S is for Suspicious Minds

‘Suspicious Minds’ is a 1968 song that was written and first recorded by American songwriter Mark James and produced by Chips Moman at American Studios, but it failed to become a hit.  ‘Suspicious Minds’ was a serious pop song about deep love, suspicion and hurt and with a dramatic operatic power and it became one of the highest high points of the Memphis sessions.  Chips Moman brought this song to the table and one that would almost immediately become the center of a depressingly familiar business dispute.  Chips refused to give up any of the publishing on the song, as was customary for music that Elvis recorded.  Back in 1956, while “Elvis-mania” was raging around the world, Freddy Bienstock joined the New York division of Hill & Range, Elvis’ publishing company, as a song plugger.  Freddy and Tom Diskin who worked as the assistant and right-hand man for money grabbing Colonel Tom Parker, were both known for driving hard bargains with all who wanted the King of Rock n Roll to record any song.  They declared that in that case the song would not be recorded, which made Chips Moman was quite angry.  Freddy and Tom both wanted to maximize income for the Colonel, and they would pressure songwriters to forfeit a large portion of their royalties to achieve this.

George Klein an American DJ and television host who met Elvis Presley in the eighth grade and remained friends with him for his entire life urged Chips to talk it over with Elvis before Diskin got Colonel Parker involved.  Elvis didn’t often interfere with his manager’s business arrangements, but he did this time, declaring that he wouldn’t let a publishing dispute stop him from recording and releasing a song he liked.  Elvis sided with the songwriter, and his road manager and friend Joe Esposito talked him into recording it.  Ultimately Chips kept the publishing, and the Colonel didn’t get his usual cut of the royalties, but this led to Elvis cutting a number which featured adult appeal and showcased his vocal mastery, that would in a large measure, define the last phase of his career.  ‘Suspicious Minds’ was his eighteenth and last #1 single in the United States.  Rolling Stone ranked it #91 on their list of the 500 Greatest Songs of All Time.  ‘Suspicious Minds’ was inducted into the Grammy Hall of Fame in 1999.

After all the financial arguments were over, after various political and aesthetic disagreements between Chips and RCA A&R man Felton Jarvis who was responsible for most recordings of Elvis Presley in the years 1966–1977 had been effectively resolved.  Marty Lacker was one of Elvis’ trusted friends, and he was instrumental in arranging Elvis’ seminal recording sessions at American Sound Studios with producer Chips Moman.  When Chips cut ‘Suspicious Minds’ and mixed it, the fade and bump at the end was not there.  This is the part where the song fades out and then it bumps up again. the part where Elvis is just repeating and repeating the last chorus.  Marty said that the genesis behind the song’s fake ending was a result of tampering by Elvis’ longtime record producer Felton Jarvis.  Felton recorded a horn overdub in Las Vegas, where Elvis had opened in July in his first regular return to live performing in twelve years.  Felton Jarvis witnessed Elvis amazing performances and realized that the original Master would be even more remarkable if he could only replicate Elvis’ dramatic fade & return ending for the single release.  The concept of the overdub was to follow the dramatic architecture of Elvis’ live performance in which the singer and the band both faded out, and then they both came roaring back to great audience reaction.  In a Las Vegas studio the song was faded, looped, and brought up again, with the addition of a crudely recorded horn section.  To Chips and the American studio musicians this was something like the desecration of a masterpiece, but to the public, it added a mysterious, unquantifiable element that led this song to becoming Elvis’ first #1 hit in the past seven years.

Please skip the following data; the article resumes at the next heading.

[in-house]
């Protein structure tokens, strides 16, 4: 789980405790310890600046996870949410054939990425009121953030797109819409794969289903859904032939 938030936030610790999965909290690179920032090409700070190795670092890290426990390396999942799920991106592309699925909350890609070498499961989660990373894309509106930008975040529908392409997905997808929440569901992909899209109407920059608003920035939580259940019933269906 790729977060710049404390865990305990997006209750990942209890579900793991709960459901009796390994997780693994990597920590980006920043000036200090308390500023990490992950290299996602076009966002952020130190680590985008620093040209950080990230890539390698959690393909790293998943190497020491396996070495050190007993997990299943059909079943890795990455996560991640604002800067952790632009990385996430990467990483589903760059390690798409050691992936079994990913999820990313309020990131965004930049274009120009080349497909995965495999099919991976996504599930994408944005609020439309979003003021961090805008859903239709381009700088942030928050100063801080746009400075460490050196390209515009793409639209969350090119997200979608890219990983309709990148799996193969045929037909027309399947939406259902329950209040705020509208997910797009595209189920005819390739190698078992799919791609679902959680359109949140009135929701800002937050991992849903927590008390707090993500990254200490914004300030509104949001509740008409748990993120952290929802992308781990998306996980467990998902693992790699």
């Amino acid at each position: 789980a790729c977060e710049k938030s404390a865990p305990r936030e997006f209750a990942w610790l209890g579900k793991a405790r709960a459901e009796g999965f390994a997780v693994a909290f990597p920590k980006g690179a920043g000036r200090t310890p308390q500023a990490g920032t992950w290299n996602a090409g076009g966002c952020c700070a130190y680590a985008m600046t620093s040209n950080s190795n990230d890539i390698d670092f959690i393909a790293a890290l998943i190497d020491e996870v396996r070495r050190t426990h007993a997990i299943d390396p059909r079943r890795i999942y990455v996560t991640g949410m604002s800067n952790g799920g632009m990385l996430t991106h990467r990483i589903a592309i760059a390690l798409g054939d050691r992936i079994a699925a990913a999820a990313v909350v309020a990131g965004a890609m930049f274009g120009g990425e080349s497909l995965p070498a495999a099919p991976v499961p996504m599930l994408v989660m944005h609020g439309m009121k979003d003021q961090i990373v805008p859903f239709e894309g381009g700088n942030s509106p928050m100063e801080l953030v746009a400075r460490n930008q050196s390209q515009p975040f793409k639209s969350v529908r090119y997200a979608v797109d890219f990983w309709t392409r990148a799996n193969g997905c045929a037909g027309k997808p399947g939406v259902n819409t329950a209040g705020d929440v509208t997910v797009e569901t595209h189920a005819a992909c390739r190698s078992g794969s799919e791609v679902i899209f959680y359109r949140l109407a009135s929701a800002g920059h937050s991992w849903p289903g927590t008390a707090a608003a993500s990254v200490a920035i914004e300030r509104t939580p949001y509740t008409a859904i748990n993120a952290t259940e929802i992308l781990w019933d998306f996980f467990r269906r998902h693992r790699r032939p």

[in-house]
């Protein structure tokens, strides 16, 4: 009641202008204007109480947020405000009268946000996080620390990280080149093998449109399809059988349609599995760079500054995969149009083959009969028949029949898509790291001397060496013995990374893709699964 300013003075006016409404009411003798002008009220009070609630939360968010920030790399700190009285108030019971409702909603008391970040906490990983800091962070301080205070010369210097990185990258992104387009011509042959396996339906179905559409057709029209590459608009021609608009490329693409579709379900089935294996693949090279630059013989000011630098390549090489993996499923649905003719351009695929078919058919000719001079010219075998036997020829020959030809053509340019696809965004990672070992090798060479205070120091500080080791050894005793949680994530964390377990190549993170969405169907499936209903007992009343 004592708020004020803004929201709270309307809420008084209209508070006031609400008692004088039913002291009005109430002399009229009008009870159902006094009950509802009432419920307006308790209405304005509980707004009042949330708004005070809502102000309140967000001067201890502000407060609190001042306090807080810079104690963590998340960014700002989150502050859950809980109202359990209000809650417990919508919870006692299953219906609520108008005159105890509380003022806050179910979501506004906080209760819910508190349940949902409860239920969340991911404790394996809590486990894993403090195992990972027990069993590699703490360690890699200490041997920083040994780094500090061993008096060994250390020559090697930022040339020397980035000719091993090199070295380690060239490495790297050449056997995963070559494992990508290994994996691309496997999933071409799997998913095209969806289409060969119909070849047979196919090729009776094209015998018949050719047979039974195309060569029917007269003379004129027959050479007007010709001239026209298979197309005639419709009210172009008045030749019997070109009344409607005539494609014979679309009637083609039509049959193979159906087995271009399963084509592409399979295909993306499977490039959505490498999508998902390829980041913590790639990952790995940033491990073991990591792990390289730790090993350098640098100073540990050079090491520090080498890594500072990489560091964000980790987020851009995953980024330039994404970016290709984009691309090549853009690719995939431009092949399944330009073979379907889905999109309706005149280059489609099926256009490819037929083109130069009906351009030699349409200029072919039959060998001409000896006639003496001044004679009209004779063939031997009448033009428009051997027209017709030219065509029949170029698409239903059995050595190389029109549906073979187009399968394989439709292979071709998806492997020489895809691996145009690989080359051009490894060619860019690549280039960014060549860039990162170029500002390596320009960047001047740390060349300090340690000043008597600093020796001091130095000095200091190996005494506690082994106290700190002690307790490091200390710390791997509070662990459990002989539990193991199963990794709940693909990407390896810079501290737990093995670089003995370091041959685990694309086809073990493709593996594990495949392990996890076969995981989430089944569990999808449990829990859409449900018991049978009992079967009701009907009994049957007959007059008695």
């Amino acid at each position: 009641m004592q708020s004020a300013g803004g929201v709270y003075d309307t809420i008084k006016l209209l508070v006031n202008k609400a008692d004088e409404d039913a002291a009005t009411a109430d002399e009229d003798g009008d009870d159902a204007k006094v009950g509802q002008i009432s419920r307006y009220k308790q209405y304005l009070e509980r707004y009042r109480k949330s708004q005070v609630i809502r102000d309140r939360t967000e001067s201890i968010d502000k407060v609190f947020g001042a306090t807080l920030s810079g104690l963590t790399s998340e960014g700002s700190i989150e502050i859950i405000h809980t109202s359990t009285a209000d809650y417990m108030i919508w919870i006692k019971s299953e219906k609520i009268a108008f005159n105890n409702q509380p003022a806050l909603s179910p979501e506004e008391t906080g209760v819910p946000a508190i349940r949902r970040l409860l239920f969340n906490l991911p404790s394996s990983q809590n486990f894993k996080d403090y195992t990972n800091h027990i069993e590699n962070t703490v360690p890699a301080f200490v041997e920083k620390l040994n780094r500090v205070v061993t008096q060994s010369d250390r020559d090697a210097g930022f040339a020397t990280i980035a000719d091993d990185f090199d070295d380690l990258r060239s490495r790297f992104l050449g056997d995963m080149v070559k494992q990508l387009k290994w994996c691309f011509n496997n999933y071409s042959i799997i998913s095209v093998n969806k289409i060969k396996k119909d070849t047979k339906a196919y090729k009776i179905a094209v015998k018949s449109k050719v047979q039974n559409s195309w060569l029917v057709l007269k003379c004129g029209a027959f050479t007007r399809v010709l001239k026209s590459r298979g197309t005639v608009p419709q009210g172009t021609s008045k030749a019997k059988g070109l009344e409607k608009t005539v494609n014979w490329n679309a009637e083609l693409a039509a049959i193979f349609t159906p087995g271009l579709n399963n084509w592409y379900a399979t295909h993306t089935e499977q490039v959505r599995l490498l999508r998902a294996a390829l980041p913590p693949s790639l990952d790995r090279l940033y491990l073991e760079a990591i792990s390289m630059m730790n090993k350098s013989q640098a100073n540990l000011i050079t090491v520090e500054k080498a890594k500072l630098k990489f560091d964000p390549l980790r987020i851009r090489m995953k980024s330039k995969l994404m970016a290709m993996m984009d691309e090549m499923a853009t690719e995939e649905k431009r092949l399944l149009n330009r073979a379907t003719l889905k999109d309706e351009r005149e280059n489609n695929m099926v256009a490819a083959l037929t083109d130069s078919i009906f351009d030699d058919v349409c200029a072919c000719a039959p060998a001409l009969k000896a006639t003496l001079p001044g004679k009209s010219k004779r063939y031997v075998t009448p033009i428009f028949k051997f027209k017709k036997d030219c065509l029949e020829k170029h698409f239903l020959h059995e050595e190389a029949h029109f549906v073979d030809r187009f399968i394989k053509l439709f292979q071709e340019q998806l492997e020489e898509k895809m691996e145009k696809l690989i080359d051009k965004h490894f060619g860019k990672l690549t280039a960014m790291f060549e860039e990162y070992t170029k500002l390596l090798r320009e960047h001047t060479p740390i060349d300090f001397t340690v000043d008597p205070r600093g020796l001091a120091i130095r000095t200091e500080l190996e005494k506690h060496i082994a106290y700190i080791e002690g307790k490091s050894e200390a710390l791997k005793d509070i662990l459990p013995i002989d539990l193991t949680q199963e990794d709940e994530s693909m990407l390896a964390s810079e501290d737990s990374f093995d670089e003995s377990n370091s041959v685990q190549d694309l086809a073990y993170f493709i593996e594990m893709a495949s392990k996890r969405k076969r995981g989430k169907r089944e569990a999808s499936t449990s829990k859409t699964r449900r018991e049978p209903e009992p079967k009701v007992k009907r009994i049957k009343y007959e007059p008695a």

Elvis recorded “Suspicious Minds” in the early morning hours of January 23, 1969.  It was the last of 20 songs Elvis recorded in those January sessions at American Studios in Memphis.  The musicians already knew the arrangement from having recorded it with Mark James.  Elvis spent some time working over the lyrics, and then, after three or four takes, nobody could think of any way the track might be improved.  Chips played it back over the loudspeakers, and the studio just went nuts.  It was a great song, where Elvis gave an awesome performance, and everything just went right.  However, ‘Suspicious Minds’ would not be released until seven months later.  In the interim, Elvis’s recording underwent some significant and controversial changes.  Marty Lacker saw a huge difference in the way they were cutting at American and the way that Elvis had been recording for the last 10 years prior to that.  The difference was that Elvis would get in a room with all of the musicians out in the open and that’s the way they’d cut.  They wouldn’t record his vocal as an overdub.  He’d cut a live vocal with the band.  Usually, a singer would do a rough vocal while the rhythm section was laying down the tracks.  With Elvis, he’d get out in the middle of the studio with them and lay down a live vocal.  The musicians that Elvis had on his sessions played the same old licks for years.  Marty Lacker felt that this led to a lack of creativity.  However, Chips Moman cut over 150 chart records in that studio with the same six musicians.  He had hits with Neil Diamond on ‘Sweet Caroline’, and ‘Holly Holy’, he produced music icons such as Petula Clark and Dionne Warwick.  He is associated with the Box Tops ‘The Letter’, Dusty Springfield ‘Son of a Preacher Man’, B.J. Thomas ‘Hooked on a Feeling’ and Willie Nelson’s ‘Always on My Mind’.

When ‘Suspicious Minds’ came out in September, it had a surprise on it, because after Chips turned over the master tapes to RCA, somebody took ‘Suspicious Minds’ back to Nashville or to California and remixed it.  They put all these other voices on it and went back to that Nashville crap.  And then they stuck a phony fade-and-bump ending on it, where it drops down and then pops back up.  Not only was the false-ending not the record that Chips Moman had produced, but it proved to be a problem that radio jocks would have to deal with.  This had a potential to reduce the all-important radio plays.  At a full four and a half minutes, the final version of ‘Suspicious Minds’ was also nearly twice as long many of Elvis previous top ten hits.